Kelsey Lemmert grew up shooting competitive archery with a long bow in Oklahoma.
Her dad, Monty Beaty, got her into the sport and she enjoyed it until her teenage years when other things became more important.
Fast forward to four years ago and the Chandler resident started deer hunting with her husband, Clay, in Motley County. She instantly was hooked.
“It was really just being outside, the peace and quiet and nature,” she explained. It also gave the couple time away from their business, The Tire Barn.
But Kelsey didn’t return to her roots, the bow. She started hunting with a rifle and was successful taking a doe, a couple of bucks and a truckload of pigs the last three seasons.
After last season, however, she told her husband she would like to get a bow and tie the hunting she has learned to enjoy with the archery she grew up with. She didn’t go completely primitive with a long bow, opting instead for a Bear Home Wrecker compound bow. She immediately started practice, and after taking the summer off to escape the heat, she was in the backyard again several times a week for the past month getting ready for last Saturday’s archery season opener.
It was like riding a bike. The skills she learned from her dad didn’t disappear. They had been sitting dormant with her bow.
“I wanted to get a hog or doe. Those were my expectations going out there,” Lemmert said.
In reality, she started this year a little better.
Last season game cameras on the 640-acre lease picked up a nice 8-point buck that was traveling with a 9-pointer around the area Lemmert and one other hunter hunted.
“We saw him on camera, but we never saw him while hunting,” she said, adding one morning last season while hunting alone for the first time she took an 8-pointer thinking it was him.
“I learned about ground shrinkage that morning.”
The lease is primarily a cotton field with a brushy area on one end where the deer stay. Not seeing the buck throughout the season, hunters on the lease assumed someone on a neighboring property probably took him.
The cameras went back up on the lease about two weeks ago, and the two bucks were back in the same area they had been a year earlier. The 9-point was still a 9. The 8-point was still a main frame 8, but had added some kickers, forked tines and a crab claw making him much more interesting.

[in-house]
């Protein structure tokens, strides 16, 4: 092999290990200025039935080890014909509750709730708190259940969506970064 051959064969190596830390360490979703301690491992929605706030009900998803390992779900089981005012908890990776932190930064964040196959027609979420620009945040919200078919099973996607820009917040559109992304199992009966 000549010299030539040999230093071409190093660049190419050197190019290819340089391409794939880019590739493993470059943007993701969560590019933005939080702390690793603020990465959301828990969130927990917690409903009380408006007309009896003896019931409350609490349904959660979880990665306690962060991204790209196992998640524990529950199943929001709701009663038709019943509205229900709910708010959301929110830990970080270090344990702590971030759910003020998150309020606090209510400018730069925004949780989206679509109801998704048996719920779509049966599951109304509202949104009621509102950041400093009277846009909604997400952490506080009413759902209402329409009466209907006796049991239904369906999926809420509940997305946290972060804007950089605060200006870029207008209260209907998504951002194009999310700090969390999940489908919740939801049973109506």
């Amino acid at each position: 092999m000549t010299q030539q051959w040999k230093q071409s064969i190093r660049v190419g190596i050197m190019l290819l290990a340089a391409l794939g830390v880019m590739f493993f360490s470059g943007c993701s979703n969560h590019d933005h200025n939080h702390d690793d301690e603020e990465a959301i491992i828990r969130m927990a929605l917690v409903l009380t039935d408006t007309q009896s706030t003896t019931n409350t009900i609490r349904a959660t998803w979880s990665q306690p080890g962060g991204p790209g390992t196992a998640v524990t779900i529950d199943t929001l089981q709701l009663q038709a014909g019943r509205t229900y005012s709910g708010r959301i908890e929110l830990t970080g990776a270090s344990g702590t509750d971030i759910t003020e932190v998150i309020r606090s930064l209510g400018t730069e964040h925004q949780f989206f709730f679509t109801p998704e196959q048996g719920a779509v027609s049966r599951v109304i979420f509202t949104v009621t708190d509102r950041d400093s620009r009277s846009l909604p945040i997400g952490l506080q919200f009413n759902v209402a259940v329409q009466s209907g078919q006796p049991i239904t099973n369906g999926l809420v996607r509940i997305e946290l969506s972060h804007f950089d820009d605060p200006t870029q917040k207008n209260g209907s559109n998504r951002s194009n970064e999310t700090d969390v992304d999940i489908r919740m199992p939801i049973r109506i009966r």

“He was coming to the feeder morning and night. He had been there the morning before,” Lemmert said.
Knowing she would be hunting this season from a tripod, Lemmert had practiced shooting sitting down, but not from an elevated stand. The day before the season opened she and her husband went to the stand so she could take a couple of shots and get accustomed to shooting down.
That night, however, it rained and what had been clear shooting lanes the day before was blocked by low-hanging tree limbs opening morning. It was too late to trim the limbs so she took the stand and hoped for the best. Within an hour activity picked up.
“I saw the 9-point come out first and I got excited because I knew he would be with him,” Lemmert said.
He was, standing within easy shooting range.
“I had him at 20 yards, but I didn’t feel comfortable with the shot with the branches hanging down,” she said.
Lemmert held on with the bow at full draw as long as she could before she was shaking so bad she had to let down and rest.
“Then he walked right under my stand into the open. I had a clear view of him at nine to 12 yards,” she said.
Once again she started to get in position for a shot, but heard a deer approaching from behind her stand. She knew from that angle the incoming deer had a clear view of her and was afraid it might spook the two bucks if she didn’t hurry and get the shot off.
“I pulled back and tried not to look at the horns,” Lemmert said.
She immediately knew it was a good shoot, and watched as the buck ran a short distance, then turned and started walking toward water and disappeared from sight.
“I was breathing so hard. I was trying to text Clay and text my dad, but cell service is bad out there. I waited for an hour before I went looking for him. He was huge,” she said, noting this time there was no ground shrinkage on the deer.
The 12-point buck was scored for the Texas Big Game Awards program at 166 2/8 gross and 158 2/8 net.
Although her rifle is currently back in the closet, Lemmert expects to have it out later in the season when it gets too cold to sit on the stand for long.
This success has her also thinking about pulling out her old long bow and trying it on a few hunts in the future.
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